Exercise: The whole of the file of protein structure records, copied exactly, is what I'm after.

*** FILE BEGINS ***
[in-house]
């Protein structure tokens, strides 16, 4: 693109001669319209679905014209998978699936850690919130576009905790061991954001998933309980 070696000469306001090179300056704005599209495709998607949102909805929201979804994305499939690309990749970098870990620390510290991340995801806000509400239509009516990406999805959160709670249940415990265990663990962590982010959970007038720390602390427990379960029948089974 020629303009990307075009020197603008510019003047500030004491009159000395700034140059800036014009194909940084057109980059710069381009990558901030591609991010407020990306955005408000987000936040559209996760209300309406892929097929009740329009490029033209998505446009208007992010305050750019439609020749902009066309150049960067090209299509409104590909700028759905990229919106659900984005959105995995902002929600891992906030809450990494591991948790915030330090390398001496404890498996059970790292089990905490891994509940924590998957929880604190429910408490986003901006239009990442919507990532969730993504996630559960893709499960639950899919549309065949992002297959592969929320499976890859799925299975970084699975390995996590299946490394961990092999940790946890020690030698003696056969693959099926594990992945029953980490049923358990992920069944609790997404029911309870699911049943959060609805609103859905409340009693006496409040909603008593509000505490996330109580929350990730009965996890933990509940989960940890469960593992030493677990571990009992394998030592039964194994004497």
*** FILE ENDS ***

[in-house]
């Protein structure tokens, strides 16, 4: 693109001669319209679905014209998978699936850690919130576009905790061991954001998933309980 070696000469306001090179300056704005599209495709998607949102909805929201979804994305499939690309990749970098870990620390510290991340995801806000509400239509009516990406999805959160709670249940415990265990663990962590982010959970007038720390602390427990379960029948089974 020629303009990307075009020197603008510019003047500030004491009159000395700034140059800036014009194909940084057109980059710069381009990558901030591609991010407020990306955005408000987000936040559209996760209300309406892929097929009740329009490029033209998505446009208007992010305050750019439609020749902009066309150049960067090209299509409104590909700028759905990229919106659900984005959105995995902002929600891992906030809450990494591991948790915030330090390398001496404890498996059970790292089990905490891994509940924590998957929880604190429910408490986003901006239009990442919507990532969730993504996630559960893709499960639950899919549309065949992002297959592969929320499976890859799925299975970084699975390995996590299946490394961990092999940790946890020690030698003696056969693959099926594990992945029953980490049923358990992920069944609790997404029911309870699911049943959060609805609103859905409340009693006496409040909603008593509000505490996330109580929350990730009965996890933990509940989960940890469960593992030493677990571990009992394998030592039964194994004497």